• Jean Valjean says:

        I stopped reading Kevin’s screed when I got to the bit about “not your father’s weed that some may remember from Woodstock.”
        I can’t remember when I last heard anything new from Sabet, so if ONDCP is thinking he can rejuvenate their tired old message they are mistaken.

        • Duncan20903 says:

          You silly man! Kev-Kev’s screeds aren’t for reading! They’re a much more effective and less expensive (often free!) substitute for syrup of ipecac!

          Of course it’s not your father’s weed from Woodstock! He smoked every little hit of that pot in 1969!

        • claygooding says:

          kev-kev wasn’t even a gleam in his daddies eye when Woodstock happened and Panama Red and Acapulco Gold hit the streets shortly after,,and I would put either of those strains up against any of today.

      • kaptinemo says:

        La Linda has shown up at the Comment section. And is getting her arse reamed. On what is essentially an international forum. I feel embarrassed for her, and her ilk.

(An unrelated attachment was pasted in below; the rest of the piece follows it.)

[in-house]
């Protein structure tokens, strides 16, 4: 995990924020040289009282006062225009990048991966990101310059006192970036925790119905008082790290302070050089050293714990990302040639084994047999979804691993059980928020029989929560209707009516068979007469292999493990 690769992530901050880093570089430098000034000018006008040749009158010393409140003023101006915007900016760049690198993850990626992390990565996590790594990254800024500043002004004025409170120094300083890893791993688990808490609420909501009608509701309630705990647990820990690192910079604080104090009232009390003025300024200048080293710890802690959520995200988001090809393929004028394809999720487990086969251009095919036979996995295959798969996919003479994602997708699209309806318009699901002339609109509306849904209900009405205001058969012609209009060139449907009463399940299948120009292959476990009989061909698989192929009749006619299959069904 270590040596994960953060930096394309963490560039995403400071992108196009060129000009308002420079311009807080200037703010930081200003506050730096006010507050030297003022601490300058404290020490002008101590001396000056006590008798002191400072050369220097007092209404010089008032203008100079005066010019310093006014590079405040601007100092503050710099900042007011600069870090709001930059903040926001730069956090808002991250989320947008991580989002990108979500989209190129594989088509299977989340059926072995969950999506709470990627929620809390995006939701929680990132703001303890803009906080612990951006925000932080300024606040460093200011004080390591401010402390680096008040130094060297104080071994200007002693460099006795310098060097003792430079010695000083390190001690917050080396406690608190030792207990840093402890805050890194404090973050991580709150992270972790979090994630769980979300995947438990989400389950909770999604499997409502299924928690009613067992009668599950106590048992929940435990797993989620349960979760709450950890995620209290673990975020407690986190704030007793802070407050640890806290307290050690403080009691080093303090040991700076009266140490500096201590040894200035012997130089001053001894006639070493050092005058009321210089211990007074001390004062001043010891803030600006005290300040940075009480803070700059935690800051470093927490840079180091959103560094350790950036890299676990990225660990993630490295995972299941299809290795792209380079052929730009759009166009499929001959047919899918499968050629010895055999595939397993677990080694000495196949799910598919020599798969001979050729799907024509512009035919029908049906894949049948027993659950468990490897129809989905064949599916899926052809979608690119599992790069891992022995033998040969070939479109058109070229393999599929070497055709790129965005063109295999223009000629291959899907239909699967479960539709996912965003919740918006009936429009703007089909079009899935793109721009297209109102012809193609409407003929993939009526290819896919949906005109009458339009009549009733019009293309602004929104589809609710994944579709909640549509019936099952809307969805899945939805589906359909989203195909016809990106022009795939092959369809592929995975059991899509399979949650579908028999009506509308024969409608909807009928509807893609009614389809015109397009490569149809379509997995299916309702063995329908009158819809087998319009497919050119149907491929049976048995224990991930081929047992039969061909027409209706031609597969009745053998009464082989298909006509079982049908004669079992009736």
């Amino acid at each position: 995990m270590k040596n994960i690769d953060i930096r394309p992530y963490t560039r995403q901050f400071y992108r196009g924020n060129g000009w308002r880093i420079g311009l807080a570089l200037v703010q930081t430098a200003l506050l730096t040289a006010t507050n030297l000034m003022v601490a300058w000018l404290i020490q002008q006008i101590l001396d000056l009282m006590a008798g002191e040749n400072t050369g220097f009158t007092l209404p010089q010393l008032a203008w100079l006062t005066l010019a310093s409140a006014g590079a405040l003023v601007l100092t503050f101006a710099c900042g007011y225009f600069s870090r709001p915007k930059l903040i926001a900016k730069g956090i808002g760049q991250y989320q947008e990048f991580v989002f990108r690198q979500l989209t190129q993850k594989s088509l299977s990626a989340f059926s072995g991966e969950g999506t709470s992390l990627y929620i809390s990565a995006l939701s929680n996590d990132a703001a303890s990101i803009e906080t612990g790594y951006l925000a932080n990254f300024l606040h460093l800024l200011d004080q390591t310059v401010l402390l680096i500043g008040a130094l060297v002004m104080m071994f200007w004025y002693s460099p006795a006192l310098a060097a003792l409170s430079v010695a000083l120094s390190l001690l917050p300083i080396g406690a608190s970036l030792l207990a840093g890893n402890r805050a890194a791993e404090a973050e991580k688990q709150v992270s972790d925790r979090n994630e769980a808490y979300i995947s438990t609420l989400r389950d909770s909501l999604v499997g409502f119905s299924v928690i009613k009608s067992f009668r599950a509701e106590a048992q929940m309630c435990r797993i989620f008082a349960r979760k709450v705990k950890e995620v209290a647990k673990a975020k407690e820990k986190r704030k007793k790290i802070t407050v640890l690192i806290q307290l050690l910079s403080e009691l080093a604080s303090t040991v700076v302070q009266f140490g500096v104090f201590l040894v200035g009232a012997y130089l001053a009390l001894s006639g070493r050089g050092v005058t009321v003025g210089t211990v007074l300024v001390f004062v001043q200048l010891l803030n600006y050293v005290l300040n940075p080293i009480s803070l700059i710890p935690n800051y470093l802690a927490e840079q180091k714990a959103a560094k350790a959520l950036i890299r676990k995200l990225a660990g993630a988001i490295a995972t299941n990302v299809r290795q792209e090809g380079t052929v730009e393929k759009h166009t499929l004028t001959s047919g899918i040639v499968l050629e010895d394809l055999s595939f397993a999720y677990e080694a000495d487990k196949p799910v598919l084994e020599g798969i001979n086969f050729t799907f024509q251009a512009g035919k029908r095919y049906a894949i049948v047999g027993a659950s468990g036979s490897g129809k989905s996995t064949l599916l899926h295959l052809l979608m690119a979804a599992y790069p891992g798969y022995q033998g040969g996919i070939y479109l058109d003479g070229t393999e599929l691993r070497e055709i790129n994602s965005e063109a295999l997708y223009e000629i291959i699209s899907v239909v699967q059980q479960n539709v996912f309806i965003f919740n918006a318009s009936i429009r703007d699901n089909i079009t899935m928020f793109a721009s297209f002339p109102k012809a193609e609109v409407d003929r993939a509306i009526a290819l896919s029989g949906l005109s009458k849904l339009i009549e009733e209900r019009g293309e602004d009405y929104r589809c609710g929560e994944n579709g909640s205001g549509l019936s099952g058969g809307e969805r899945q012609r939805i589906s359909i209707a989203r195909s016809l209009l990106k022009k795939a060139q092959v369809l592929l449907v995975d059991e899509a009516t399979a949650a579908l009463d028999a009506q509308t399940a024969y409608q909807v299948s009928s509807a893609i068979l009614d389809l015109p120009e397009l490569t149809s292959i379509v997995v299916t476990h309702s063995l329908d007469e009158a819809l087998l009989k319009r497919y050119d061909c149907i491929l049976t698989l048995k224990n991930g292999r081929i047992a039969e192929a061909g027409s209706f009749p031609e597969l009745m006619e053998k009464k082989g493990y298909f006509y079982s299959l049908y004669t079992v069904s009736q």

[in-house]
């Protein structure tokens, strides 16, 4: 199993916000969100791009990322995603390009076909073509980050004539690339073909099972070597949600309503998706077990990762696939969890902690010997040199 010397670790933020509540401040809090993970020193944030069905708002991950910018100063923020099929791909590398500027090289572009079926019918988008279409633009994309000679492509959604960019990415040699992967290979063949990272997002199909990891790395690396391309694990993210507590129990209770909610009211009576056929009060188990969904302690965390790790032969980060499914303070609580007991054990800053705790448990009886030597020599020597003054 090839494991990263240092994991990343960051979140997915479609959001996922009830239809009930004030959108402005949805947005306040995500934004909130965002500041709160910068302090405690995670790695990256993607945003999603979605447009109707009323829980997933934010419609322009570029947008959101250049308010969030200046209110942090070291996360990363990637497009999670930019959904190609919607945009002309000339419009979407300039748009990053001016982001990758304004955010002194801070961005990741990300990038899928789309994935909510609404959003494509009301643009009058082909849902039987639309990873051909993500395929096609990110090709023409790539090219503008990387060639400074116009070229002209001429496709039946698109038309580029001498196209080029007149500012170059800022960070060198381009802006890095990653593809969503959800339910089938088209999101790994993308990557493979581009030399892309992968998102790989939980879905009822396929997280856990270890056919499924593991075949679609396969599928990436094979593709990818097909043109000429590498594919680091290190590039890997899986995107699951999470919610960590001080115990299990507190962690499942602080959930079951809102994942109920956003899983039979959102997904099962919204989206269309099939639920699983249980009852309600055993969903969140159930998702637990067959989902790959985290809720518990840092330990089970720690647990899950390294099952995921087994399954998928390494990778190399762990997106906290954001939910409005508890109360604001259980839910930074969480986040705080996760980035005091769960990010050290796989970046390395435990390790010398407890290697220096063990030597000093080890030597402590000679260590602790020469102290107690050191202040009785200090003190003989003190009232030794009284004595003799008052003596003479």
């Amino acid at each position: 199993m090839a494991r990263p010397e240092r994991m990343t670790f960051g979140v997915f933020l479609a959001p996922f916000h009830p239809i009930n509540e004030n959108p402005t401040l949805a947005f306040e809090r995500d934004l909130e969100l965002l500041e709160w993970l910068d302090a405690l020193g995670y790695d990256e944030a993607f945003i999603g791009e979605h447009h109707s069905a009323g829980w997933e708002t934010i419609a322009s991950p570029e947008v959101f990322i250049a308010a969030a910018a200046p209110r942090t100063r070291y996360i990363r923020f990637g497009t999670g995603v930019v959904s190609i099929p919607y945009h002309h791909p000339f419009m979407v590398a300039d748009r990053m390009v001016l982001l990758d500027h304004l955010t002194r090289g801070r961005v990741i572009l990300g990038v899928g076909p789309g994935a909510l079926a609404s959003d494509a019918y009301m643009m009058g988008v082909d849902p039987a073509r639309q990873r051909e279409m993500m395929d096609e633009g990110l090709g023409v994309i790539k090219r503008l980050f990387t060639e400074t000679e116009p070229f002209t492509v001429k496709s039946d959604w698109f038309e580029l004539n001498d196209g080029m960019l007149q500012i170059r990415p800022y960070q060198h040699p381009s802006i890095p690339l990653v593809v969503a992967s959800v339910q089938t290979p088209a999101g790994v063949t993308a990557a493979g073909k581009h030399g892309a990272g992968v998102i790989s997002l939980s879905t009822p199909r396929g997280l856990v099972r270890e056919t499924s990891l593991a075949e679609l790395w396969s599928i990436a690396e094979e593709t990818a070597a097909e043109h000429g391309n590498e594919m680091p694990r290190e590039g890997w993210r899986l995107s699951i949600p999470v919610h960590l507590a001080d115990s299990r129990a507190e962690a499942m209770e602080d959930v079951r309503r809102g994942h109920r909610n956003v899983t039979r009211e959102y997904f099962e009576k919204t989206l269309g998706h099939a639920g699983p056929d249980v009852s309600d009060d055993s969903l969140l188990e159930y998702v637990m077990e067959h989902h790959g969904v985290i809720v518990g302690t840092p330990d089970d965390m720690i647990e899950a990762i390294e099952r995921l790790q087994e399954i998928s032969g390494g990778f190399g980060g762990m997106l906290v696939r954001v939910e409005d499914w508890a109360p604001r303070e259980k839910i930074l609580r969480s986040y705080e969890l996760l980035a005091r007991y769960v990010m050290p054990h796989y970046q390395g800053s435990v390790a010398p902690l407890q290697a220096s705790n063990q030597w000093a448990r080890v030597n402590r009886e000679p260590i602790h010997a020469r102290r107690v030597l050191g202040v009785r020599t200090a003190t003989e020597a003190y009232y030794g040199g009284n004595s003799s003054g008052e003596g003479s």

The prohibs remind me of ‘developmentally challenged’ children further afflicted with Tourette’s Syndrome. They’ll publicly blurt out their nonsense, completely oblivious to the fact that those around them are taking their intelligence measurement with every outburst, and with each one the quotient shrinks.

        They seem to be so lacking in self-awareness that they ought to be objects of pity…so long as they are not armed.

        • claygooding says:

          Has she started claiming since she is the only one using her real name she is the only honest poster,,,always loved that since I always use my name.

        • kaptinemo says:

          No, Clay, not yet. But she has, in typical LT style, already unthinkingly insulted any potential converts…with her repeated admonishments to “Think!”

          As if those reading and commenting at such a forum were all low-wattage sorts. There were a few, but in the main, as usual, the reformers and reform-minded folks showed their higher wattage with their commentaries. She really knows how to ‘make friends and influence people’, doesn’t she?